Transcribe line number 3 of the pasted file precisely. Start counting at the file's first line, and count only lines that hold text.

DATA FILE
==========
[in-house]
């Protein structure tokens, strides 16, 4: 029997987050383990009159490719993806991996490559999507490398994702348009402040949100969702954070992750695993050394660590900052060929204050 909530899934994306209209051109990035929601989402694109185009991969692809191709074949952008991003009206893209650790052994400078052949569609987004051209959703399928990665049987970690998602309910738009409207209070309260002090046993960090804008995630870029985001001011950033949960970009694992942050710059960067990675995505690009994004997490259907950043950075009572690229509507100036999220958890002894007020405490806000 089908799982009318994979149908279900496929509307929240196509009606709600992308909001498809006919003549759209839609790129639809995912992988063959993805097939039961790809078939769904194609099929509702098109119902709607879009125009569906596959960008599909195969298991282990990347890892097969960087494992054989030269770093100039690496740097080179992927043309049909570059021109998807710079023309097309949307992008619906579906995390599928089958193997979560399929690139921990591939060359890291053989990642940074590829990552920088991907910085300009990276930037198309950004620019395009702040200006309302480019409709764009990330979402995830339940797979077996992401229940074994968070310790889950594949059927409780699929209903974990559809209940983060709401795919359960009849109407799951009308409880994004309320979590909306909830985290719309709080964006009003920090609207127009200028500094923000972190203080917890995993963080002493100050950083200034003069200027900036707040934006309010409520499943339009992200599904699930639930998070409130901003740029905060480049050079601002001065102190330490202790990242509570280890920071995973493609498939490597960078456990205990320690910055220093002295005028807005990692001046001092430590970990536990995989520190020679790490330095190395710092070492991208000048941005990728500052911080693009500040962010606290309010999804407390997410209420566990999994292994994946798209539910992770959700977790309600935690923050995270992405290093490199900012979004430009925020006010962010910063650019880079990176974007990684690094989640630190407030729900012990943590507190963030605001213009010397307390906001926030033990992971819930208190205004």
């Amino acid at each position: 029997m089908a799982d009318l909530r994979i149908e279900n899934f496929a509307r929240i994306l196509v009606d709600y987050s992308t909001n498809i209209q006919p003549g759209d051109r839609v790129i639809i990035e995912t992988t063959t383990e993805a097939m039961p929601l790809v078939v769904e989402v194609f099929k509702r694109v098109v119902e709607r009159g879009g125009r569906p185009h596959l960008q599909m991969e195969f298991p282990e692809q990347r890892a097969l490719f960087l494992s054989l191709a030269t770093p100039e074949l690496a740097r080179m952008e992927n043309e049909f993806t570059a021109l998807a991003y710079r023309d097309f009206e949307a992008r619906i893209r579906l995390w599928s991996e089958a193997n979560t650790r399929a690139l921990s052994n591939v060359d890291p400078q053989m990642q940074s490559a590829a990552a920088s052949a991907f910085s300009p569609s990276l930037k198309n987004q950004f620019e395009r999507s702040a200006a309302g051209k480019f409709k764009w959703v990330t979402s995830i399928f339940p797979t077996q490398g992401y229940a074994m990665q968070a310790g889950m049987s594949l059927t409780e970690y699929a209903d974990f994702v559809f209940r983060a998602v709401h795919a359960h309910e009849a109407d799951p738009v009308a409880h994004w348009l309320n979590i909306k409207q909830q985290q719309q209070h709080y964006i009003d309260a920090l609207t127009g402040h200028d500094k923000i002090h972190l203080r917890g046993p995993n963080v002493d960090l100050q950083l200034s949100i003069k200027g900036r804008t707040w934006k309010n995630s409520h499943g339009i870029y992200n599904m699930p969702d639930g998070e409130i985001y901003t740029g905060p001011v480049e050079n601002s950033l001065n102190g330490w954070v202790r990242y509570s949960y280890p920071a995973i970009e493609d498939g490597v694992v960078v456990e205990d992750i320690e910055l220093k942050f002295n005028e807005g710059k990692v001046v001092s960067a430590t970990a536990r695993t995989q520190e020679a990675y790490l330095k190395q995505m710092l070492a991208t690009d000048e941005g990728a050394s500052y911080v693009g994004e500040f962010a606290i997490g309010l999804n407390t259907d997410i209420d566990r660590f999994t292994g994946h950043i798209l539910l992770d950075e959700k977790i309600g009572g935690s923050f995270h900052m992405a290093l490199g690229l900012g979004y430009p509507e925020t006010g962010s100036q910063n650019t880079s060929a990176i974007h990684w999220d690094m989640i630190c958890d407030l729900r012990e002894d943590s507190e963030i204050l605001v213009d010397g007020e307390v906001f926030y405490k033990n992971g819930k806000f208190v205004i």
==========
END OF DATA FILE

């Amino acid at each position: 029997m089908a799982d009318l909530r994979i149908e279900n899934f496929a509307r929240i994306l196509v009606d709600y987050s992308t909001n498809i209209q006919p003549g759209d051109r839609v790129i639809i990035e995912t992988t063959t383990e993805a097939m039961p929601l790809v078939v769904e989402v194609f099929k509702r694109v098109v119902e709607r009159g879009g125009r569906p185009h596959l960008q599909m991969e195969f298991p282990e692809q990347r890892a097969l490719f960087l494992s054989l191709a030269t770093p100039e074949l690496a740097r080179m952008e992927n043309e049909f993806t570059a021109l998807a991003y710079r023309d097309f009206e949307a992008r619906i893209r579906l995390w599928s991996e089958a193997n979560t650790r399929a690139l921990s052994n591939v060359d890291p400078q053989m990642q940074s490559a590829a990552a920088s052949a991907f910085s300009p569609s990276l930037k198309n987004q950004f620019e395009r999507s702040a200006a309302g051209k480019f409709k764009w959703v990330t979402s995830i399928f339940p797979t077996q490398g992401y229940a074994m990665q968070a310790g889950m049987s594949l059927t409780e970690y699929a209903d974990f994702v559809f209940r983060a998602v709401h795919a359960h309910e009849a109407d799951p738009v009308a409880h994004w348009l309320n979590i909306k409207q909830q985290q719309q209070h709080y964006i009003d309260a920090l609207t127009g402040h200028d500094k923000i002090h972190l203080r917890g046993p995993n963080v002493d960090l100050q950083l200034s949100i003069k200027g900036r804008t707040w934006k309010n995630s409520h499943g339009i870029y992200n599904m699930p969702d639930g998070e409130i985001y901003t740029g905060p001011v480049e050079n601002s950033l001065n102190g330490w954070v202790r990242y509570s949960y280890p920071a995973i970009e493609d498939g490597v694992v960078v456990e205990d992750i320690e910055l220093k942050f002295n005028e807005g710059k990692v001046v001092s960067a430590t970990a536990r695993t995989q520190e020679a990675y790490l330095k190395q995505m710092l070492a991208t690009d000048e941005g990728a050394s500052y911080v693009g994004e500040f962010a606290i997490g309010l999804n407390t259907d997410i209420d566990r660590f999994t292994g994946h950043i798209l539910l992770d950075e959700k977790i309600g009572g935690s923050f995270h900052m992405a290093l490199g690229l900012g979004y430009p509507e925020t006010g962010s100036q910063n650019t880079s060929a990176i974007h990684w999220d690094m989640i630190c958890d407030l729900r012990e002894d943590s507190e963030i204050l605001v213009d010397g007020e307390v906001f926030y405490k033990n992971g819930k806000f208190v205004i």